The average diameter of the pores in the active composition was
0.048 Hm and the specific surface area was 28.4 m2. b) Oxidative catalytic dehydrogenation of propane
The oxidative catalytic dehydrogenation of propane was carried out as in Example 1, but the active composition used was that according to Comparative Example, a).



   In a single pass, a product gas mixture was obtained which had the following characteristics:
Propane conversion: 8.8 mol% selectivity of propene formation: 76 mol% selectivity of acrolein formation: 2 mol% selectivity of acrylic acid formation: 2 mol%
Space-time yield on propene: 2.9 mol / 1 cat-h
Space-time yield of valuable product: 3.1 mol / 1 cat-h.



  Example 2 a) Preparation of a multimetal oxide composition I
877.2 g of ammonium heptamolybdate (81.5% by weight of MoO3) were dissolved in 3.6 kg of water at 45 ° C. and added to the resulting
Solution 2227.2 g of aqueous cobalt nitrate solution (based on the solution, 12.5% by weight of Co) were added.



   The resulting clear red solution was spray dried in a spray dryer as in Example 1, a). 450 g of the spray powder were kneaded with water as in Example 1, a) and then dried and calcined. in the
In contrast to Example 1, a), the calcination temperature was finally increased from 300 ° C. to 565 ° C. at a heating rate of 133 ° C./h and this calcination temperature was maintained for 6 hours.



   The multimetal oxide thus obtained was comminuted and, as catalytically active multimetal oxide mass I of stoichiometry Mo1Co0, 95Ox, the grain fraction with a grain size of 0.6 to 1.2 mm was separated off by sieving.



   The average diameter of the pores in the active composition was
0.024 m and the specific surface area was 29.2 m2 / g. b) Oxidative catalytic dehydrogenation of propane
As in Example 1, a reaction tube was filled with the active composition from Example 2. The full length of the reaction tube was heated to 400 ° C. and then with
112 Nl / h of a reaction gas starting mixture of 80% by volume
Propane and 20 vol .-% oxygen charged. The pressure at the reactor inlet was 2.7 bar (abs.). The pressure drop along the
Reaction tube was 0.5 bar.



   In a single pass, a product gas mixture was obtained which had the following characteristics:
Propane conversion: 9.4 mol% selectivity of propene formation: 77 mol% selectivity of acrolein formation: 2 mol% selectivity of acrylic acid formation: 3 mol%
Space-time yield on propene: 6.3 mol / 1 cat-h
Space-time yield of valuable product: 6.8 mol / l cat-h.

Claims

10 patent claims
1 . Mul timal loxidmas of the general formula I
M a 1 Mθι- b M b 2 O x (I),
With
M 1 = Co, Ni, Mg, Zn, Mn and / or Cu,
M 2 = W, V, Te, Nb, P, Cr, Fe, Sb, Ce, Sn and / or La, a = 0.5 to 1.5, b = 0 to 0.5, and x = a number , which is determined by the valency and frequency of the elements other than oxygen in (I),
with the proviso that
the average diameter of the pores of the multimetal oxide mass (I) <0.04 μm and> 0.01 μm and the specific surface area of the multimetal oxide mass (I)> 20 m 2 / g.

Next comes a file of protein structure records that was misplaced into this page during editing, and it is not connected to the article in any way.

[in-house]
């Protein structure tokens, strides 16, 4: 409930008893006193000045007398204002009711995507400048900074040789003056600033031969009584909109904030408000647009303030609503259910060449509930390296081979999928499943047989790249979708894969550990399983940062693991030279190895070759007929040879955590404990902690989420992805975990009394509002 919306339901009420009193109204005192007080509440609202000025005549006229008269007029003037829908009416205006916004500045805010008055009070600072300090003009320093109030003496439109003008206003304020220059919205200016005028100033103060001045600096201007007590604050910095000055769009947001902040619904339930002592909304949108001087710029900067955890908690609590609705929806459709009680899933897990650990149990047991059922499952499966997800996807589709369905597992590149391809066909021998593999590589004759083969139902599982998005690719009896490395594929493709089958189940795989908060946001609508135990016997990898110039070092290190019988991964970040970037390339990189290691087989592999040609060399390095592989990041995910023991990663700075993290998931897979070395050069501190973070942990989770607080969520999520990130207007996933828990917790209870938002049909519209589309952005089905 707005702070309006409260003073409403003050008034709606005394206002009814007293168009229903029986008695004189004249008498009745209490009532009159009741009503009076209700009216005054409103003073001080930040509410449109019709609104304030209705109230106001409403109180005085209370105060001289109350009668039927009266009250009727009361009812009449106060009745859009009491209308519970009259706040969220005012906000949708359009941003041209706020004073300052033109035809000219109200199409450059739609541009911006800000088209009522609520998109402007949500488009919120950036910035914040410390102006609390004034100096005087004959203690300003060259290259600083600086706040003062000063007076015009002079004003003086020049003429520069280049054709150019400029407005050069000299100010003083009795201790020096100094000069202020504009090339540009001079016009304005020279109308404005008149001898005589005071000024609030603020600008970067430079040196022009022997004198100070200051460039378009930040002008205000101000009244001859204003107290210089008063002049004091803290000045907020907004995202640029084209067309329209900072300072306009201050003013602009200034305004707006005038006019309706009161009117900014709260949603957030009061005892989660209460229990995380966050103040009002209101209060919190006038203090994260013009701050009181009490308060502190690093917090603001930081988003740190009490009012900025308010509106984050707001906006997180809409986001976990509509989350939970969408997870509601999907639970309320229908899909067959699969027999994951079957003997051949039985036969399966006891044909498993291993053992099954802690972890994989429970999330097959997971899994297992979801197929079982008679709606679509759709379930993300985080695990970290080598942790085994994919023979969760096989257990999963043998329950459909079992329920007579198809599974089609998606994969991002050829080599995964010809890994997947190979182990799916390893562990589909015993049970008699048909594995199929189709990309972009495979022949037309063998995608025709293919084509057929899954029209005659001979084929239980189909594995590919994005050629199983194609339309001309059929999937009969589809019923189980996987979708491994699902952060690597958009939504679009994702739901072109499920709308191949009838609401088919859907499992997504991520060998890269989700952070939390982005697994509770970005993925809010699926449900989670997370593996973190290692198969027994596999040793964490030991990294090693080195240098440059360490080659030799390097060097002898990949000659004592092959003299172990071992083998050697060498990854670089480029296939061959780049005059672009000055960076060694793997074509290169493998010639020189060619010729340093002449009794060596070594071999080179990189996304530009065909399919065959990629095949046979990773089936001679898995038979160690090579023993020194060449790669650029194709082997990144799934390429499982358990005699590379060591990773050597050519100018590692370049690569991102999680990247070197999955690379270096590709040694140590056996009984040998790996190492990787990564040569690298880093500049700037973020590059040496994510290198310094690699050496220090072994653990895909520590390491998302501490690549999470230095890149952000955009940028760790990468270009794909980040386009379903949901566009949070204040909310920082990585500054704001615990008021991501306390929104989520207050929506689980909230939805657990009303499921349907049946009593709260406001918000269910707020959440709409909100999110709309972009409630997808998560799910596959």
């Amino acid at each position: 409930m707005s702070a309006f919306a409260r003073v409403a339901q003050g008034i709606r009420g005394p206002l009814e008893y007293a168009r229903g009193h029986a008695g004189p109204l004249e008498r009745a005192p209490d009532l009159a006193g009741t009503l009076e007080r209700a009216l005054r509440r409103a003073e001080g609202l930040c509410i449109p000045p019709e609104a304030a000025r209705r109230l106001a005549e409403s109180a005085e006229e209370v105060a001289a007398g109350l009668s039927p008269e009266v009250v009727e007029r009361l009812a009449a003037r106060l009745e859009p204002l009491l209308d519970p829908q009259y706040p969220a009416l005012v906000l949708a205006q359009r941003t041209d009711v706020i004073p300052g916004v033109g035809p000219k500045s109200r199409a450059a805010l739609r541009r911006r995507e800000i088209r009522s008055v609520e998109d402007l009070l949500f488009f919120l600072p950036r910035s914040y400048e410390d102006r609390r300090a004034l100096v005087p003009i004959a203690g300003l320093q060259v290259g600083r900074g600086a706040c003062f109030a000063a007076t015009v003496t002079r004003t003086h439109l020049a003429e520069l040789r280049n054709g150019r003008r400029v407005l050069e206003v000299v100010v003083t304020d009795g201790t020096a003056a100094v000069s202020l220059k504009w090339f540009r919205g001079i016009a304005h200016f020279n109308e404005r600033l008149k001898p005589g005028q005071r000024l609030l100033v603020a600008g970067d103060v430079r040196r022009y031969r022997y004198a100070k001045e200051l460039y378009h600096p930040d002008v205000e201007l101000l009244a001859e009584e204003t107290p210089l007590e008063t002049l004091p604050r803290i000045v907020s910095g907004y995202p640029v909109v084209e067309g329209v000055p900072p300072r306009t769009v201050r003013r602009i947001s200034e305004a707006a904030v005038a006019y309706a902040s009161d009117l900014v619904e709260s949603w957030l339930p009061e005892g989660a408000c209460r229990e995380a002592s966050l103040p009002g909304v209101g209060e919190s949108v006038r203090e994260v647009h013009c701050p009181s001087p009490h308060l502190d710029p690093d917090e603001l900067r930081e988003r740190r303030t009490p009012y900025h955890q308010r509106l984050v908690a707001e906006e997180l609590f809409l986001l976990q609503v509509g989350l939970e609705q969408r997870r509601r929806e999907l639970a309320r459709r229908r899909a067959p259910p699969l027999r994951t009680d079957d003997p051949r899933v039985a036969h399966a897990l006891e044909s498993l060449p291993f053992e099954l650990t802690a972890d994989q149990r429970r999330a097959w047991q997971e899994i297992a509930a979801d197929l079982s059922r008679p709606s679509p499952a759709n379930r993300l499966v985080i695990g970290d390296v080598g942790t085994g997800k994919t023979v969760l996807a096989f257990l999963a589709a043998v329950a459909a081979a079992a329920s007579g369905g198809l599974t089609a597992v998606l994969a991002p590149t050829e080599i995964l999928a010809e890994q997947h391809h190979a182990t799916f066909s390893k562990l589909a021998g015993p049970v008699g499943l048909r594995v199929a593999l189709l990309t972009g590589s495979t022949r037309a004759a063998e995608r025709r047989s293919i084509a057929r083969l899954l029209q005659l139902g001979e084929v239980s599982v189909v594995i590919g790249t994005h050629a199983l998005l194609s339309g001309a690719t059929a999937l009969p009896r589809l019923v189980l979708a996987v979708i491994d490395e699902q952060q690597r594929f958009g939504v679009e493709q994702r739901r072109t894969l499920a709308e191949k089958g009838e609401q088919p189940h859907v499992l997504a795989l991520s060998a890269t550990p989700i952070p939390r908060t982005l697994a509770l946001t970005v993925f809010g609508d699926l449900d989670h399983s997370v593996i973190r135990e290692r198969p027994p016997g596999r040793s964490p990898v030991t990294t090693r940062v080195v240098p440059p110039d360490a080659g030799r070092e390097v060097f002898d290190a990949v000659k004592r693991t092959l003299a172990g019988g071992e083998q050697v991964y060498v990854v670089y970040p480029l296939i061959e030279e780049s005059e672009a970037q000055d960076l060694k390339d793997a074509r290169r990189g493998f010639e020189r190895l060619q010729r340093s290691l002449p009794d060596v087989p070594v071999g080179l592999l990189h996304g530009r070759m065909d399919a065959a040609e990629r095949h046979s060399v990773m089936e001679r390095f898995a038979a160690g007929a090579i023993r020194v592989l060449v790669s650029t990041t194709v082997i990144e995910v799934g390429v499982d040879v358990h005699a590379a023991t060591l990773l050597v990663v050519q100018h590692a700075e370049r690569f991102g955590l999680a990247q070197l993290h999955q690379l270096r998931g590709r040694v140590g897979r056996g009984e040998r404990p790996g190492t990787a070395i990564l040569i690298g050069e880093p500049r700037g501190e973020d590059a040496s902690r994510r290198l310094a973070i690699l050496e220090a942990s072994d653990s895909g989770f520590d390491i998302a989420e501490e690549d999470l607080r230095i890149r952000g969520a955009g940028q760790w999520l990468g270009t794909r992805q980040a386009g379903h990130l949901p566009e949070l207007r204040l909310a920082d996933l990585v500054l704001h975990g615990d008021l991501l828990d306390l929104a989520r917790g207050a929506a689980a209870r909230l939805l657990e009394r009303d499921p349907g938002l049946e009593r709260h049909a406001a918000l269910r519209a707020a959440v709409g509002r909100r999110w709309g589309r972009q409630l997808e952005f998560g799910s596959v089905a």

2. Process of oxidative catalytic dehydrogenation of
Propane to propene, characterized in that the catalyst used is one whose active composition is a multimetal oxide composition according to claim 1.
PCT/EP1999/000890 1998-02-20 1999-02-11 Polymetallic oxide materials WO1999042404A1 (en)

Priority Applications (4)

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DE19807269.4 1998-02-20
DE19807269A DE19807269A1 (en) 1998-02-20 1998-02-20 Multimetal oxides used as catalysts in oxidative dehydrogenation of propane to propene
DE19838312A DE19838312A1 (en) 1998-08-24 1998-08-24 Mixed oxide catalysts containing molybdenum used for the dehydrogenation of propane
DE19838312.6 1998-08-24

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EP99907537A EP1060129B1 (en) 1998-02-20 1999-02-11 Polymetallic oxide materials
AU27249/99A AU2724999A (en) 1998-02-20 1999-02-11 Polymetallic oxide materials
DE1999500495 DE59900495D1 (en) 1998-02-20 1999-02-11 Multimetalloxidmassen
JP2000532362A JP2002503628A (en) 1998-02-20 1999-02-11 Composite metal oxide material
BR9907937-2A BR9907937A (en) 1998-02-20 1999-02-11 Multimetal oxide material, and process for oxidative dehydrogenation from propane to propene

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US6355854B1 (en) 1999-02-22 2002-03-12 Symyx Technologies, Inc. Processes for oxidative dehydrogenation
US6436871B1 (en) 1999-02-22 2002-08-20 Symyx Technologies, Inc. Catalysts for oxidative dehydrogenation
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Cited By (13)

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Publication number Priority date Publication date Assignee Title
US6534437B2 (en) 1999-01-15 2003-03-18 Akzo Nobel N.V. Process for preparing a mixed metal catalyst composition
US6652738B2 (en) 1999-01-15 2003-11-25 Akzo Nobel N.V. Process for preparing a mixed metal catalyst composition
US7674944B2 (en) 1999-02-22 2010-03-09 Celanese International Corporation Ni catalysts and methods for alkane dehydrogenation
US6436871B1 (en) 1999-02-22 2002-08-20 Symyx Technologies, Inc. Catalysts for oxidative dehydrogenation
US6417422B1 (en) 1999-02-22 2002-07-09 Symyx Technologies, Inc. Ni catalysts and methods for alkane dehydrogenation
US6355854B1 (en) 1999-02-22 2002-03-12 Symyx Technologies, Inc. Processes for oxidative dehydrogenation
WO2000048971A1 (en) * 1999-02-22 2000-08-24 Symyx Technologies, Inc. Compositions comprising nickel and their use as catalyst in oxidative dehydrogenation of alkanes
US6777371B2 (en) 1999-02-22 2004-08-17 Yumin Liu Ni catalysts and methods for alkane dehydrogenation
US6891075B2 (en) 1999-02-22 2005-05-10 Symyx Technologies, Inc. Processes for oxidative dehyrogenation
US7227049B2 (en) 1999-02-22 2007-06-05 Celanese International Corporation Ni catalysts and methods for alkane dehydrogenation
US7498289B2 (en) 1999-02-22 2009-03-03 Celanese International Corporation Ni catalysts and methods for alkane dehydrogenation
US7626068B2 (en) 1999-02-22 2009-12-01 Celanese International Corporation Ni catalysts and methods for alkane dehydrogenation
US6677497B2 (en) 2001-03-22 2004-01-13 Symyx Technologies, Inc. Ni catalysts and methods for alkane dehydrogenation

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JP2002503628A (en) 2002-02-05
AU2724999A (en) 1999-09-06
EP1060129B1 (en) 2001-12-05
MY133084A (en) 2007-10-31
EP1060129A1 (en) 2000-12-20
BR9907937A (en) 2000-11-14